Lesson 13: Kindergarten Is Not Over

When we are young we get used to plenty of rules. There are many things we are not allowed to do and even more restrictions to anything that even faintly sounds like fun. After getting out of school and in the working life it does not get any better. In reality there might perceive to be even more rules, principals and restrictions than ever before.

Freedom is something that goes hand in hand with responsibility. You have the liberty do things but you are also responsible of the consequences for the better or worse. How can we learn without extending and testing our limits? Being a grown-up should mean that you are in a full control of your life. You decide and act like an ass or a responsible person but it’s all up to you, right?

Become an entrepreneur and you soon realise that there are regulations and restrictions on pretty much anything and everything you do. Adults are not allowed to mutually agree upon the terms of their voluntary interaction—they are not considered competent enough to be in charge of their own lives. It does not matter whether we talk about building a house, renting an apartment or some equipment, hiring a person to do something for you, or even buying simple goods from your local shop. Did I mention there are even rules how and when you can walk and penalties for non-compliance?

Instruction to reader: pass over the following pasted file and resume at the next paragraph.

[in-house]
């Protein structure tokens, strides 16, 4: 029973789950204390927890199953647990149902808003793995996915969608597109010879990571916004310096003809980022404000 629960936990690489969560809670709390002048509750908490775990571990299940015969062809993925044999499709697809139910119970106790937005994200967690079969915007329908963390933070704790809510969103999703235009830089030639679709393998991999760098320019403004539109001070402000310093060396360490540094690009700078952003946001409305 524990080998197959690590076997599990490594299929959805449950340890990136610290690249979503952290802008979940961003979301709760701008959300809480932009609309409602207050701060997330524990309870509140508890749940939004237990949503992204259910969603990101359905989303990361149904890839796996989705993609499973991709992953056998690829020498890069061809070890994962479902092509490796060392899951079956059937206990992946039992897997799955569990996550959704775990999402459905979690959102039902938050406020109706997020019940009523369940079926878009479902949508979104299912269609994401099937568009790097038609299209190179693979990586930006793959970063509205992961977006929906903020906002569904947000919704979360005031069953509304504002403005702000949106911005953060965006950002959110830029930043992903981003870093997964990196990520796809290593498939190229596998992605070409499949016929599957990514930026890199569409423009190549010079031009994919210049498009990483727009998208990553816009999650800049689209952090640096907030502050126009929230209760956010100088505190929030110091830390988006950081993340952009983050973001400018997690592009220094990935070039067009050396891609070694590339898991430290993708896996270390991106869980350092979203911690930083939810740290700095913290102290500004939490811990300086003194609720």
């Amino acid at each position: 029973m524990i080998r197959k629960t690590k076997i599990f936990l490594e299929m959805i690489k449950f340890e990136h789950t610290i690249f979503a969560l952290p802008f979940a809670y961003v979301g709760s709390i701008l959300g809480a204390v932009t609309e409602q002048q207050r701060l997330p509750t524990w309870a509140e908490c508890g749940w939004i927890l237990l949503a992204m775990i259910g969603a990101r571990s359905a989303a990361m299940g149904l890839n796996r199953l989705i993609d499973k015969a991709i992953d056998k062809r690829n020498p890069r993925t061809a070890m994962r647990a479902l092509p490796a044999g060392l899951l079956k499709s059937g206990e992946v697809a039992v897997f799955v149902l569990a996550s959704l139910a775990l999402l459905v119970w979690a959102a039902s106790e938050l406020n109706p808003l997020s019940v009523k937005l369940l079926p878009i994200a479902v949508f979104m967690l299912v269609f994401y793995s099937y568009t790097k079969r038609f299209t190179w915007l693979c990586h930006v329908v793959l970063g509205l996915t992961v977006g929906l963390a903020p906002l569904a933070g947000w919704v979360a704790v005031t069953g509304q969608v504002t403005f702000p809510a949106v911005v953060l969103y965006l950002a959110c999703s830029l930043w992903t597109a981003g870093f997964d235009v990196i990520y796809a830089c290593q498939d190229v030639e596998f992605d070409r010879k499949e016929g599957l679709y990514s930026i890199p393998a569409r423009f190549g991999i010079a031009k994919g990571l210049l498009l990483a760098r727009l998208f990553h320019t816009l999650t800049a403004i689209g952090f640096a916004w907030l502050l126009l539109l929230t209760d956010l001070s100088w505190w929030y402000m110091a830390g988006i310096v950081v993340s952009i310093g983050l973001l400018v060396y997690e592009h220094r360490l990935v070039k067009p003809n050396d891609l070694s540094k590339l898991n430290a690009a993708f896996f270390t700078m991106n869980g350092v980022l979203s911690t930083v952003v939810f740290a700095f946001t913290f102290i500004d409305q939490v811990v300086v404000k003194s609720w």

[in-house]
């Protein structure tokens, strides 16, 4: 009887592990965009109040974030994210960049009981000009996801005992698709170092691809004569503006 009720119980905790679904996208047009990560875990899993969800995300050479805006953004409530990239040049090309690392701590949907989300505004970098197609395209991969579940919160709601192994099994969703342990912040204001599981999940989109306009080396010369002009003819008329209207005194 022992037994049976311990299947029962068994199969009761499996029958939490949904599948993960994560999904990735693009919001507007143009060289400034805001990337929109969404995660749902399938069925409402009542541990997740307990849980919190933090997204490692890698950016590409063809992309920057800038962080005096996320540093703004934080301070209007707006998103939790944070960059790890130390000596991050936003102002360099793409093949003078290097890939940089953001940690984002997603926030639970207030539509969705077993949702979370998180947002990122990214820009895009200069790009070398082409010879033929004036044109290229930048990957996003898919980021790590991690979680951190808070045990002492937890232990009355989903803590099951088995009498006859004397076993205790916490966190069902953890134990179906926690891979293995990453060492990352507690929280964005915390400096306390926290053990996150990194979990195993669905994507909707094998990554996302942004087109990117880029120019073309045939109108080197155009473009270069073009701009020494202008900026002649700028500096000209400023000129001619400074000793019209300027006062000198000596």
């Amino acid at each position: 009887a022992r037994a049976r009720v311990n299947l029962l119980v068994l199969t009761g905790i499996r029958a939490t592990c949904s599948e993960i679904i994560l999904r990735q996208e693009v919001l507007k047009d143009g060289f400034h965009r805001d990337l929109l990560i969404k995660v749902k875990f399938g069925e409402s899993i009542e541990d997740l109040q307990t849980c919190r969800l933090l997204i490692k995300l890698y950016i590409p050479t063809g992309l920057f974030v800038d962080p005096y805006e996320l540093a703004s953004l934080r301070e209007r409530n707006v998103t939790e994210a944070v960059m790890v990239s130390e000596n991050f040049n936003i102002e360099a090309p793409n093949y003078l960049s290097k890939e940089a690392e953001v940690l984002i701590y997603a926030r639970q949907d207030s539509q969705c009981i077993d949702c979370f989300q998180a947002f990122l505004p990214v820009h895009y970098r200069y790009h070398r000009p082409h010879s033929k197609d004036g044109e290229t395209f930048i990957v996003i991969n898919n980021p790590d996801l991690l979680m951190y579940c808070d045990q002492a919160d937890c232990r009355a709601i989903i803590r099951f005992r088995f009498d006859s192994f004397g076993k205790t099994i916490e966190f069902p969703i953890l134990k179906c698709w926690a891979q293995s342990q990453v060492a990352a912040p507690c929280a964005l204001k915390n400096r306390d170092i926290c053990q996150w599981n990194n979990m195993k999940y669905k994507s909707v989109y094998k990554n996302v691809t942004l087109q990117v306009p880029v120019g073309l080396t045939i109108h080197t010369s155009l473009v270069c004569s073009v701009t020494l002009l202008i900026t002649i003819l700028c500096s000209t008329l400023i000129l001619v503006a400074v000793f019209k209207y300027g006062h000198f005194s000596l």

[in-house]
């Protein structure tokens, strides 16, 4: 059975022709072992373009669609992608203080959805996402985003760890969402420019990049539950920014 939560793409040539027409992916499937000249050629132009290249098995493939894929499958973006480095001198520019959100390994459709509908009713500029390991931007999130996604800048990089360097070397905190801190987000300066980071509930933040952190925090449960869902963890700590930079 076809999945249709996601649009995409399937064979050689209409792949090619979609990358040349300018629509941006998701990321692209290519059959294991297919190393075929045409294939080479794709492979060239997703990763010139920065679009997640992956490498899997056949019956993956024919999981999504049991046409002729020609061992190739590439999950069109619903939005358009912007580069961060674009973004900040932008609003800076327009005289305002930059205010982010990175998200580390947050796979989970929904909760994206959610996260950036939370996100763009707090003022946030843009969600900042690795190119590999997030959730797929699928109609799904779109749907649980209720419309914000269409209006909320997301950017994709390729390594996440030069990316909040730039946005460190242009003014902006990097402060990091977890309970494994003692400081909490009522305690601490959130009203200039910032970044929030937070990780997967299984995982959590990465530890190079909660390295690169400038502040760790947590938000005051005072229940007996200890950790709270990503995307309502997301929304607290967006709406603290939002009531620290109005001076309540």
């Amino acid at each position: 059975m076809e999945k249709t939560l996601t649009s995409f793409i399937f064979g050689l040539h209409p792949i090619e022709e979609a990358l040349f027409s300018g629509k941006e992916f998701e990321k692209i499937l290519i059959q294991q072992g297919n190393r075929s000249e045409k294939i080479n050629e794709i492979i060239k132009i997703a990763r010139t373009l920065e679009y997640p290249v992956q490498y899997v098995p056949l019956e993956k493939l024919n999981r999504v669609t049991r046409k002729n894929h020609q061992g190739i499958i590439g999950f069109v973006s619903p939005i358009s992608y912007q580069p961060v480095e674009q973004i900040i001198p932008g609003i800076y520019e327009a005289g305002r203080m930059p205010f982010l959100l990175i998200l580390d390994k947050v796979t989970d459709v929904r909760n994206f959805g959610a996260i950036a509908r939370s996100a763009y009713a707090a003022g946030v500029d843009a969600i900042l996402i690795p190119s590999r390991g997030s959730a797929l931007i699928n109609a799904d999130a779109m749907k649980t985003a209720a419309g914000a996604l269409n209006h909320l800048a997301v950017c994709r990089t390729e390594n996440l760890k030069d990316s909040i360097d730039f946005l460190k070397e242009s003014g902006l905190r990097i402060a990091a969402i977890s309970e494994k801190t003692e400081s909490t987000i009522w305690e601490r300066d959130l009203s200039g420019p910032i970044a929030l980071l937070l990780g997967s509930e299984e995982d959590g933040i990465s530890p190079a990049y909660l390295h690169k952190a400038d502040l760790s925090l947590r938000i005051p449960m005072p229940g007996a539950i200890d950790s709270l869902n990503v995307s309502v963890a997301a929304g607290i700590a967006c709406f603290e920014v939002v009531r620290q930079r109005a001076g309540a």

Freedom means that you have the right to accept something but more importantly the right to decline from something. The latter part causes a lot of trouble for entrepreneurs. They are not simply allowed to carry out their trade without being pushed around continuously by various rules and regulations, penalties and compliancy issues. Large companies have it easier since they have the adequate resources and specialist to handle all the burdens of the public authorities. Small companies do not have the capital and manpower to deal with all the requirements without compromising their primary line of business: earning their living.

The entrepreneur must become the master of all trades without turning into a jack-of-all-trades. The challenge is not so much of how to be a productive member of the society but an obedient puppet that is not completely tangled up to the master puppeteer’s strings that tend to be pulled in random and often in self-contradictory order.

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